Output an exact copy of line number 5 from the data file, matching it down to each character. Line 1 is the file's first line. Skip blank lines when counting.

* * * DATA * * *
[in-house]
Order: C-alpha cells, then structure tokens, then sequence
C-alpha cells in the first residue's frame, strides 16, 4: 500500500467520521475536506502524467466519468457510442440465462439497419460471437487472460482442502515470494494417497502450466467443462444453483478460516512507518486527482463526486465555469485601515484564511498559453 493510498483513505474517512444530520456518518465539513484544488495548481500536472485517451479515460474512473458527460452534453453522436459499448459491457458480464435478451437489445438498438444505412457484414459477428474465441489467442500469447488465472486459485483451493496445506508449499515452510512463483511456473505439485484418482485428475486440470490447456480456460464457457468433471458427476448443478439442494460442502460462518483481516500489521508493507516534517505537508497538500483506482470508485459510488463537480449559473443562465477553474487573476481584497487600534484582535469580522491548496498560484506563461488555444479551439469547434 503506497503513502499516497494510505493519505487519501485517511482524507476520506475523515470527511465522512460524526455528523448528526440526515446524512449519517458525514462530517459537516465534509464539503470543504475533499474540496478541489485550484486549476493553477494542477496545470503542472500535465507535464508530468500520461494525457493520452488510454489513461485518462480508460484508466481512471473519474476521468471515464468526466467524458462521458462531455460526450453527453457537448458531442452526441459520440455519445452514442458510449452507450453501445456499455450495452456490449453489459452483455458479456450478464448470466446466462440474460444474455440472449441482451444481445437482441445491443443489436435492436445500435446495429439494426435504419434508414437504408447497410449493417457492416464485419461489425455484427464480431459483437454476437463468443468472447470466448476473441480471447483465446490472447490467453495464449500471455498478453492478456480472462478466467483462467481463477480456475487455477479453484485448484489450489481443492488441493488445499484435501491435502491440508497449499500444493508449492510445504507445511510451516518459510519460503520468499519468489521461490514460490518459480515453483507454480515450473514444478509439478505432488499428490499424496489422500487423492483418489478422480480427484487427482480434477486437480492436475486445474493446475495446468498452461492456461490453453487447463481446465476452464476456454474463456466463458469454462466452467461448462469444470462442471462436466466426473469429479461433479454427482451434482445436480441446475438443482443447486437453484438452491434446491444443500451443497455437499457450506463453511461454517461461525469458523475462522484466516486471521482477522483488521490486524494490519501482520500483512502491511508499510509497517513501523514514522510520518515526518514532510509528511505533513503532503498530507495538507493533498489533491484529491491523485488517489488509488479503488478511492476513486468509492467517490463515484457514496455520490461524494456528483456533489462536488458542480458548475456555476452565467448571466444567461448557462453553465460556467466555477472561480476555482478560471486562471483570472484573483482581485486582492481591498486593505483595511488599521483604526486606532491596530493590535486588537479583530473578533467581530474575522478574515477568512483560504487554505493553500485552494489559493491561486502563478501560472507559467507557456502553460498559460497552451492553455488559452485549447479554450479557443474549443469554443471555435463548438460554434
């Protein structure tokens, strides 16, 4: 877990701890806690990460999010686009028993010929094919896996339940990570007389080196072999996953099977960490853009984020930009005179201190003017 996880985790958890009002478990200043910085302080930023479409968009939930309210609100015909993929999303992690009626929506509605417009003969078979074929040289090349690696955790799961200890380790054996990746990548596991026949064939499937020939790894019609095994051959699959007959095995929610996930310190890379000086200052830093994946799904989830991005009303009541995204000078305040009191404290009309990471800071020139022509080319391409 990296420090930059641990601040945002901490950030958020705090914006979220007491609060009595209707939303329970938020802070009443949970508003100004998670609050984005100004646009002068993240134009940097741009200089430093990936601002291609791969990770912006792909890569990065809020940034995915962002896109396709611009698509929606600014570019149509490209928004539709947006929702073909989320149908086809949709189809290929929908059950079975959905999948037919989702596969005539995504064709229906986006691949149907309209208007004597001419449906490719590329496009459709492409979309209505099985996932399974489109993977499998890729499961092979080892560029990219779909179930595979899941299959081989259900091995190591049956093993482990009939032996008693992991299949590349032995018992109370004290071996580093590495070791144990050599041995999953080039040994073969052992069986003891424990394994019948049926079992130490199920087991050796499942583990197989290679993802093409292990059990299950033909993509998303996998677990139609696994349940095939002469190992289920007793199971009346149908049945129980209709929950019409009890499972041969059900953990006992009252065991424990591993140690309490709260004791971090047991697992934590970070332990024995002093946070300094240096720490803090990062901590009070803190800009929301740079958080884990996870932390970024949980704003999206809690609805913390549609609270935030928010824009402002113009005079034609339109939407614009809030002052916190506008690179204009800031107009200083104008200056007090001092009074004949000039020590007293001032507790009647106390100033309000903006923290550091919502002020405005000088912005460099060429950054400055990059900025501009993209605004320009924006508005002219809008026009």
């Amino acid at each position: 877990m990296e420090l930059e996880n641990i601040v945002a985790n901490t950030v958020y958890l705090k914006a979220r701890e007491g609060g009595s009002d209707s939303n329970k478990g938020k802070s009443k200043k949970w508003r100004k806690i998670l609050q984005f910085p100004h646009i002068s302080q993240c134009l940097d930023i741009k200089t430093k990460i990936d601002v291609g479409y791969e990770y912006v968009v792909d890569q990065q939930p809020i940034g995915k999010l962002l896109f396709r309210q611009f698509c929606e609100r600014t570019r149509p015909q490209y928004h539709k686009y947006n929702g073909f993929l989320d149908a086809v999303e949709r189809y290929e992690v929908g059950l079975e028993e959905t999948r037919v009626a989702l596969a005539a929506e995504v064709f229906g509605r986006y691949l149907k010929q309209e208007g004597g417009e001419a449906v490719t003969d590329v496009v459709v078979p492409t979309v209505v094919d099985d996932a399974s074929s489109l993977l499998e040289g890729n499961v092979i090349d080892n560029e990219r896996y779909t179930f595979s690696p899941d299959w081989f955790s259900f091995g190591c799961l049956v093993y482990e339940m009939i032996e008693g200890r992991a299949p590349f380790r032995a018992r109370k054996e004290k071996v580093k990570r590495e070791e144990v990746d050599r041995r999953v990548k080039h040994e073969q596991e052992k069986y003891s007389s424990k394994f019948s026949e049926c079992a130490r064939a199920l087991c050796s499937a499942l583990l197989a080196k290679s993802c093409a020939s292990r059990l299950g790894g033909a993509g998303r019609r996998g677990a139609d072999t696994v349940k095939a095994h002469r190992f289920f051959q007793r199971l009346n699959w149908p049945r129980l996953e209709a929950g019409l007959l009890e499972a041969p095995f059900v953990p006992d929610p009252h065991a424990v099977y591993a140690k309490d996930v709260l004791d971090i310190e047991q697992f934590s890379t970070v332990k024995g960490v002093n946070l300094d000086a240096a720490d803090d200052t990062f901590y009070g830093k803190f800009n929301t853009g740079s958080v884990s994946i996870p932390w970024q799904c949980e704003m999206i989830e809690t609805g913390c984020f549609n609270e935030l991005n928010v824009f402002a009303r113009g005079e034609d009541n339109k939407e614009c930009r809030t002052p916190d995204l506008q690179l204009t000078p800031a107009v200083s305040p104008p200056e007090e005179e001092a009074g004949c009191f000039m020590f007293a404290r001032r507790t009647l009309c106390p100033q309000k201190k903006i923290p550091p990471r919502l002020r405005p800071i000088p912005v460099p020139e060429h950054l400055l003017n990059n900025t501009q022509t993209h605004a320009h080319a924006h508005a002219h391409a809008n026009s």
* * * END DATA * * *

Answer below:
């Amino acid at each position: 877990m990296e420090l930059e996880n641990i601040v945002a985790n901490t950030v958020y958890l705090k914006a979220r701890e007491g609060g009595s009002d209707s939303n329970k478990g938020k802070s009443k200043k949970w508003r100004k806690i998670l609050q984005f910085p100004h646009i002068s302080q993240c134009l940097d930023i741009k200089t430093k990460i990936d601002v291609g479409y791969e990770y912006v968009v792909d890569q990065q939930p809020i940034g995915k999010l962002l896109f396709r309210q611009f698509c929606e609100r600014t570019r149509p015909q490209y928004h539709k686009y947006n929702g073909f993929l989320d149908a086809v999303e949709r189809y290929e992690v929908g059950l079975e028993e959905t999948r037919v009626a989702l596969a005539a929506e995504v064709f229906g509605r986006y691949l149907k010929q309209e208007g004597g417009e001419a449906v490719t003969d590329v496009v459709v078979p492409t979309v209505v094919d099985d996932a399974s074929s489109l993977l499998e040289g890729n499961v092979i090349d080892n560029e990219r896996y779909t179930f595979s690696p899941d299959w081989f955790s259900f091995g190591c799961l049956v093993y482990e339940m009939i032996e008693g200890r992991a299949p590349f380790r032995a018992r109370k054996e004290k071996v580093k990570r590495e070791e144990v990746d050599r041995r999953v990548k080039h040994e073969q596991e052992k069986y003891s007389s424990k394994f019948s026949e049926c079992a130490r064939a199920l087991c050796s499937a499942l583990l197989a080196k290679s993802c093409a020939s292990r059990l299950g790894g033909a993509g998303r019609r996998g677990a139609d072999t696994v349940k095939a095994h002469r190992f289920f051959q007793r199971l009346n699959w149908p049945r129980l996953e209709a929950g019409l007959l009890e499972a041969p095995f059900v953990p006992d929610p009252h065991a424990v099977y591993a140690k309490d996930v709260l004791d971090i310190e047991q697992f934590s890379t970070v332990k024995g960490v002093n946070l300094d000086a240096a720490d803090d200052t990062f901590y009070g830093k803190f800009n929301t853009g740079s958080v884990s994946i996870p932390w970024q799904c949980e704003m999206i989830e809690t609805g913390c984020f549609n609270e935030l991005n928010v824009f402002a009303r113009g005079e034609d009541n339109k939407e614009c930009r809030t002052p916190d995204l506008q690179l204009t000078p800031a107009v200083s305040p104008p200056e007090e005179e001092a009074g004949c009191f000039m020590f007293a404290r001032r507790t009647l009309c106390p100033q309000k201190k903006i923290p550091p990471r919502l002020r405005p800071i000088p912005v460099p020139e060429h950054l400055l003017n990059n900025t501009q022509t993209h605004a320009h080319a924006h508005a002219h391409a809008n026009s």